Latest Kaiser Health News Stories
Podcast: KHN’s ‘What The Health?’ Opioids, EpiPens And Health Funding
In this episode of KHN’s “What the Health?” Julie Rovner of Kaiser Health News, Alice Ollstein of Talking Points Memo, Margot Sanger-Katz of The New York Times and Joanne Kenen of Politico discuss Senate action on health funding and opioid legislation, the state of the individual insurance market and consternation over expiration dates on EpiPens, the self-injected allergy remedy. Also, could an otter with asthma signal a potential public health crisis?
Listen: Why Young Doctors Appear To Be Embracing Single-Payer
KHN’s Shefali Luthra talks about how the American Medical Association’s student caucus managed to push the overall organization to begin reviewing and possibly — eventually — reconsider its decades-long opposition to single-payer health care.
First Female Dean ‘A Sea Of Change’ At USC’s Scandal-Plagued Medical School
Laura Mosqueda, a geriatrician, wants to train new doctors to better care for elderly people as the country’s population ages. She will face a big challenge as USC reels from drug and sexual misconduct scandals that have enraged students and landed the university in legal hot water.
Para los Dreamers, el sueño de convertirse en médicos pende de la “compasión” legal
De los 700,000 jóvenes beneficiarios de DACA, 99 son estudiantes de medicina. Pero sus años de residencia se pueden ver opacados por las nuevas políticas migratorias.
The Dream Among ‘Dreamers’ To Become A Doctor Now ‘At The Mercy’ Of Courts
In September, the Trump administration announced its plan to end the Deferred Action for Childhood Arrivals program, setting off an ongoing political and legal battle that could doom the dreams of immigrant doctors in training.
For Aspiring Doctors With Disabilities, Many Medical Schools Come Up Short
A national survey finds that medical schools should do more to help doctors with disabilities thrive. Although some schools do make needed accommodations, others need to take basic steps to help.
Oregon Medical Students Face Tough Test: Talking About Dying
Starting this spring, aspiring doctors at the Oregon Health & Science University must prove they can communicate about difficult subjects ranging from admitting medical mistakes to notifying families about a patient’s death.
Terrifying Brush With Death Drives Doctor To Fight For Patients
Dr. Rana Awdish was completing a fellowship in critical care when she became critically ill herself. Now, she helps other doctors understand the patient’s perspective.
Taking A Page From Pharma’s Playbook To Fight The Opioid Crisis
Doctors and pharmacists in Northern California are emulating drug company sales reps with a fresh purpose in mind: They visit medical offices in the hardest-hit counties to change their peers’ prescribing habits and curtail the use of painkillers.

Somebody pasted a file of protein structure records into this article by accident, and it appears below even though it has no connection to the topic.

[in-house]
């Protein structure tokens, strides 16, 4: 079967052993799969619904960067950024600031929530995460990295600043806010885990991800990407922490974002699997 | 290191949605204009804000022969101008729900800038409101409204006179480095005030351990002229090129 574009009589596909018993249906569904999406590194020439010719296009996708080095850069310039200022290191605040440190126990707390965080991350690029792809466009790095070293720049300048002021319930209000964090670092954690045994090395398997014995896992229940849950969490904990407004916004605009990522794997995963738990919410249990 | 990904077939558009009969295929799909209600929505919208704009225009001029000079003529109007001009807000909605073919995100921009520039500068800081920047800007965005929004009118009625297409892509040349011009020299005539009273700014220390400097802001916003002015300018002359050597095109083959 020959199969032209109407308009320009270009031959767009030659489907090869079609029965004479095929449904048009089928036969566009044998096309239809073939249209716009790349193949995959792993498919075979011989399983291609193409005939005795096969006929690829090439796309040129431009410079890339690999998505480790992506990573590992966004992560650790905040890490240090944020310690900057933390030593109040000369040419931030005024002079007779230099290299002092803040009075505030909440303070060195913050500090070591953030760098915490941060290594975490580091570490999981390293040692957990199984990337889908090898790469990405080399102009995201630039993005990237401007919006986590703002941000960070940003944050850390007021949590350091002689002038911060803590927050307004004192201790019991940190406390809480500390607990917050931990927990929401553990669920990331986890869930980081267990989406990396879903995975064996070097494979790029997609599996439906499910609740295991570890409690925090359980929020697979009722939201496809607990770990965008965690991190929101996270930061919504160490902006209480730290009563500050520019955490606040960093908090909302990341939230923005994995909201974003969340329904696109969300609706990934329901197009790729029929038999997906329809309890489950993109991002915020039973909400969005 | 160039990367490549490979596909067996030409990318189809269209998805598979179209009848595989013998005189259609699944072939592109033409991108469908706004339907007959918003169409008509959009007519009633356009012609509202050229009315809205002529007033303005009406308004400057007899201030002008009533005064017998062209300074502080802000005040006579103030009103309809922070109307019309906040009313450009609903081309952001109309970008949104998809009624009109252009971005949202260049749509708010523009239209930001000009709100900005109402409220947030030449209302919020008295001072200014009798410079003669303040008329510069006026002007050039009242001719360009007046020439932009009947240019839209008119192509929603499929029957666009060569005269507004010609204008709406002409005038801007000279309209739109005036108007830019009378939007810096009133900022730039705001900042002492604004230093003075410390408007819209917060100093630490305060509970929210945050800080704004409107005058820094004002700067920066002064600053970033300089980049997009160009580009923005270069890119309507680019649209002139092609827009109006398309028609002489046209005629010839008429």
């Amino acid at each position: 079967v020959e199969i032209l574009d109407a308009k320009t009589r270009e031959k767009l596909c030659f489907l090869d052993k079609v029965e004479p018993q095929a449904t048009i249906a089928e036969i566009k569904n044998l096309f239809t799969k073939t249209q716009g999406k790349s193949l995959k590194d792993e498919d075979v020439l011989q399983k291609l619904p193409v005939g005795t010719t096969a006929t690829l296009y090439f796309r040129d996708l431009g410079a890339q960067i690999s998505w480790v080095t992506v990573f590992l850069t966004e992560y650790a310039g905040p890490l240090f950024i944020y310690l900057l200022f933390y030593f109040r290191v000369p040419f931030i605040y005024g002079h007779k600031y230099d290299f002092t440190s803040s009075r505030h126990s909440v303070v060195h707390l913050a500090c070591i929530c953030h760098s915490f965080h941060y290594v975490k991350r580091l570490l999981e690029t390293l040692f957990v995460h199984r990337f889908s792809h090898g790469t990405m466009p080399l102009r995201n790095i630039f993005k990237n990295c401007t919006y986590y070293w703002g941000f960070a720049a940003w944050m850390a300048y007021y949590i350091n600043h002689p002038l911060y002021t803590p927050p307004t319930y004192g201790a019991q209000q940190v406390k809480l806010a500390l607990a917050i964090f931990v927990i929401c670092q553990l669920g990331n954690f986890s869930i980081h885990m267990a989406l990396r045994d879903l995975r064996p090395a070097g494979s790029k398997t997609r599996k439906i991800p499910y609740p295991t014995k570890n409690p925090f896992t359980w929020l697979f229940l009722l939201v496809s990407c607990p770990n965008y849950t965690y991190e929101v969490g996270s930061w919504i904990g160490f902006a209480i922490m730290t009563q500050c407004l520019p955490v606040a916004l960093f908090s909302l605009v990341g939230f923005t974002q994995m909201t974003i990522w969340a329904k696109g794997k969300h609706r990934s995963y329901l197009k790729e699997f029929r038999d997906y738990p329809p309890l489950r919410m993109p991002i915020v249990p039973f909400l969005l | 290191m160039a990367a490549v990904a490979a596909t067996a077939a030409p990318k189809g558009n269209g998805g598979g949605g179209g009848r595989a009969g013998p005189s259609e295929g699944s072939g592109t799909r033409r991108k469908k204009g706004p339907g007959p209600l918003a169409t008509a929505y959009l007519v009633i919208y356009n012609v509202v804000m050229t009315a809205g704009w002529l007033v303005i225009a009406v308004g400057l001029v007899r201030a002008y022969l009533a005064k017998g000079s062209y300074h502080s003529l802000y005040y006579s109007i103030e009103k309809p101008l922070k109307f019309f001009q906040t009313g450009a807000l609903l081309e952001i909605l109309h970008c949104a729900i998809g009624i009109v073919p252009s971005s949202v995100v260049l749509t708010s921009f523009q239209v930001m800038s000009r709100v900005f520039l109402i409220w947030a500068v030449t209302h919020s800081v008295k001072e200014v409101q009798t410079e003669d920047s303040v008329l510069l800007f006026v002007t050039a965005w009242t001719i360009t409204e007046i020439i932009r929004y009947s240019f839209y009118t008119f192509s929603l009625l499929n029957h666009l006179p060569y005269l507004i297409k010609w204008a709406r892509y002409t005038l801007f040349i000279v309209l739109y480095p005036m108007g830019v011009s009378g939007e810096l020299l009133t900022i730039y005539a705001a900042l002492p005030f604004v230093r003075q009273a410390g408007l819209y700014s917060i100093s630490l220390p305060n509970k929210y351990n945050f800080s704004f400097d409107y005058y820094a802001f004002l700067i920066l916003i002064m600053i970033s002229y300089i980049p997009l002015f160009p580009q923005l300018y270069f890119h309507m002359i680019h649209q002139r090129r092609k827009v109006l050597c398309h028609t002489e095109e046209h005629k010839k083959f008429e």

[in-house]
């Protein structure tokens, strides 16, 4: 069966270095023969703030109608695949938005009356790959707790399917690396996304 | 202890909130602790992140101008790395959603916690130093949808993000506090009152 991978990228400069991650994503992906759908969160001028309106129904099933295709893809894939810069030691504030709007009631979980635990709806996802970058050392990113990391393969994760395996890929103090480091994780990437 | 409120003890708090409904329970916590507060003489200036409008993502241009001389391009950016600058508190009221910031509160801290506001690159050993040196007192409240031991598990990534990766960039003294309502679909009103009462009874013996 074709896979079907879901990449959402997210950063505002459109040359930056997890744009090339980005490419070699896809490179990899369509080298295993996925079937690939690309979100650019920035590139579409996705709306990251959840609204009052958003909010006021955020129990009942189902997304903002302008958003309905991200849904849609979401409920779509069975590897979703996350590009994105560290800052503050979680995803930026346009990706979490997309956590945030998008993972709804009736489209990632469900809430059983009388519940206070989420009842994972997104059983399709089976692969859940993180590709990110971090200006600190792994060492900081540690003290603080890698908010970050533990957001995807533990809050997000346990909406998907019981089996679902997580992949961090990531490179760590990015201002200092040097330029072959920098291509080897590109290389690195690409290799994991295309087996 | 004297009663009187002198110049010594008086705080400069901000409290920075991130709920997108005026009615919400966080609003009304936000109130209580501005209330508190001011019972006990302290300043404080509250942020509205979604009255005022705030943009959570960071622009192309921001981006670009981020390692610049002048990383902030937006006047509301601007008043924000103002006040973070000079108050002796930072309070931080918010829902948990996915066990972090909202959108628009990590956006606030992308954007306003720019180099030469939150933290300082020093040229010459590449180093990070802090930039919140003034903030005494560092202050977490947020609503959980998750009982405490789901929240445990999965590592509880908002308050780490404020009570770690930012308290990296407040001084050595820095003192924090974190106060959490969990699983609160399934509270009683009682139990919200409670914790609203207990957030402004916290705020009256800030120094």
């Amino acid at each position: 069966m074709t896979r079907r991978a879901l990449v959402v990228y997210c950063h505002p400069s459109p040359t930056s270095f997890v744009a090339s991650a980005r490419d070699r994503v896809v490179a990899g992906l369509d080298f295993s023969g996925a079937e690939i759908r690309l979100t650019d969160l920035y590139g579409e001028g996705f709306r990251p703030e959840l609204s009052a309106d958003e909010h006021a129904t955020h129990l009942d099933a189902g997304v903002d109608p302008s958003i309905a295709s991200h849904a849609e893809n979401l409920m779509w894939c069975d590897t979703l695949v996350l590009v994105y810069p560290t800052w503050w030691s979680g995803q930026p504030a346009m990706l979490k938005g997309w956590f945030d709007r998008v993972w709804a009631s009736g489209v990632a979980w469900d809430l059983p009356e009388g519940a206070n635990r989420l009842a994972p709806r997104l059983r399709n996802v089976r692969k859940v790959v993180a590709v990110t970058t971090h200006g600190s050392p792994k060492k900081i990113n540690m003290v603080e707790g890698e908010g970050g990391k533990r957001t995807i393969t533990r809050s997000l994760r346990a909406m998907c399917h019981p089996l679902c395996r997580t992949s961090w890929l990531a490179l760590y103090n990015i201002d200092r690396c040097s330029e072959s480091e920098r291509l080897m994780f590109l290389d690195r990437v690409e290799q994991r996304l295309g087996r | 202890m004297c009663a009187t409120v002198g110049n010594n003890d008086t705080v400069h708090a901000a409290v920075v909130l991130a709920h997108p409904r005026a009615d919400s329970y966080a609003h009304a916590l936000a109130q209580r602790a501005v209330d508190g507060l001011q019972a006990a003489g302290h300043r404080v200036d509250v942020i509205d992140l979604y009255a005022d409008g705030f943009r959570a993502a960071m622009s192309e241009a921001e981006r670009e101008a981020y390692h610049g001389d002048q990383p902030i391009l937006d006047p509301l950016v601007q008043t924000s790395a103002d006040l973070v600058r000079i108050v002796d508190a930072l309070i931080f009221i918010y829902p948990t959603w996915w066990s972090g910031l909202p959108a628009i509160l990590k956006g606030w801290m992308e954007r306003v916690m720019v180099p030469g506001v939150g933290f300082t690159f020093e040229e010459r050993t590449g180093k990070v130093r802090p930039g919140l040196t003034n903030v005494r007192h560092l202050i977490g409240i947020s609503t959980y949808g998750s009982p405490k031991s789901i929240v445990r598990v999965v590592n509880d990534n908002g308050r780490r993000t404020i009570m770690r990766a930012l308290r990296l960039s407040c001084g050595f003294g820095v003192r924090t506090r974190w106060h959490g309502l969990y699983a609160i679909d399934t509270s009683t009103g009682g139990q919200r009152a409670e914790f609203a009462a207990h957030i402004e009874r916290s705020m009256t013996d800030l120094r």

Training New Doctors Right Where They’re Needed
Eight teaching centers in California aim to train and retain doctors in medically underserved areas such as California’s Central Valley. They are among 57 such institutions across the country that may soon receive a boost in funding from Congress.
Entrenando a nuevos médicos justo en donde se los necesita
En el Valle Central de California, no hay una escuela de medicina, y los nuevos médicos a menudo evitan el área en favor de los centros urbanos más ricos, donde pueden ganar más dinero.
As Care Shifts From Hospital To Home, Guarding Against Infection Falls To Families
Despite a lack of medical training, relatives increasingly are assigned complex, risky medical tasks at home, such as maintaining catheters. If done incorrectly, blood clots, infections, even death can result.
El ultimátum de Trump a los “soñadores” impacta en la industria de la salud
Médicos y académicos consideran que el potencial final del programa de Acción Diferida para los Llegados en la Infancia (DACA) impactaría negativamente en el campo de la salud.
Trump’s Deadline On ‘Dreamers’ Reverberates Through Health Industries
From medical students to home health aides, the loss of DACA could deal a blow to the health care workforce, industry leaders suggest.
Cuando el cirujano opera a dos pacientes a la vez… en distintos quirófanos
Es una práctica común en hospitales universitarios, pero ahora defensores de los consumidores y expertos opinan que puede no ser segura para el paciente.
Double-Booked: When Surgeons Operate On Two Patients At Once
Simultaneous surgeries have ignited an impassioned debate in the medical community.
Should Health Care Trainees Be Treated As Paid Employees?
A bill pending in California’s Legislature, sponsored by an influential health care union, would require hospitals and clinics to pay minimum wage to student trainees.
La otra crisis de Puerto Rico: el éxodo de médicos jóvenes
Estudiar medicina es una opción popular entre los jóvenes puertorriqueños. Pero muchos graduados están yéndose, eligiendo mejores oportunidades de trabajo, a pesar de las crecientes y urgentes necesidades de salud de Puerto Rico.
Exodus By Puerto Rican Medical Students Deepens Island’s Doctor Drain
Interest in medical schools is high in Puerto Rico, but many students look to the U.S. mainland for residencies because of higher pay and the commonwealth’s declining economy. The migration of young talent is both a symptom and an exacerbation of the island’s medical woes.
Travel Ban Adds Stress To ‘Match Week’ For Some Doctors
Matching with a residency program had an added layer of stress this year for doctors-in-training from the countries affected by President Donald Trump’s travel ban.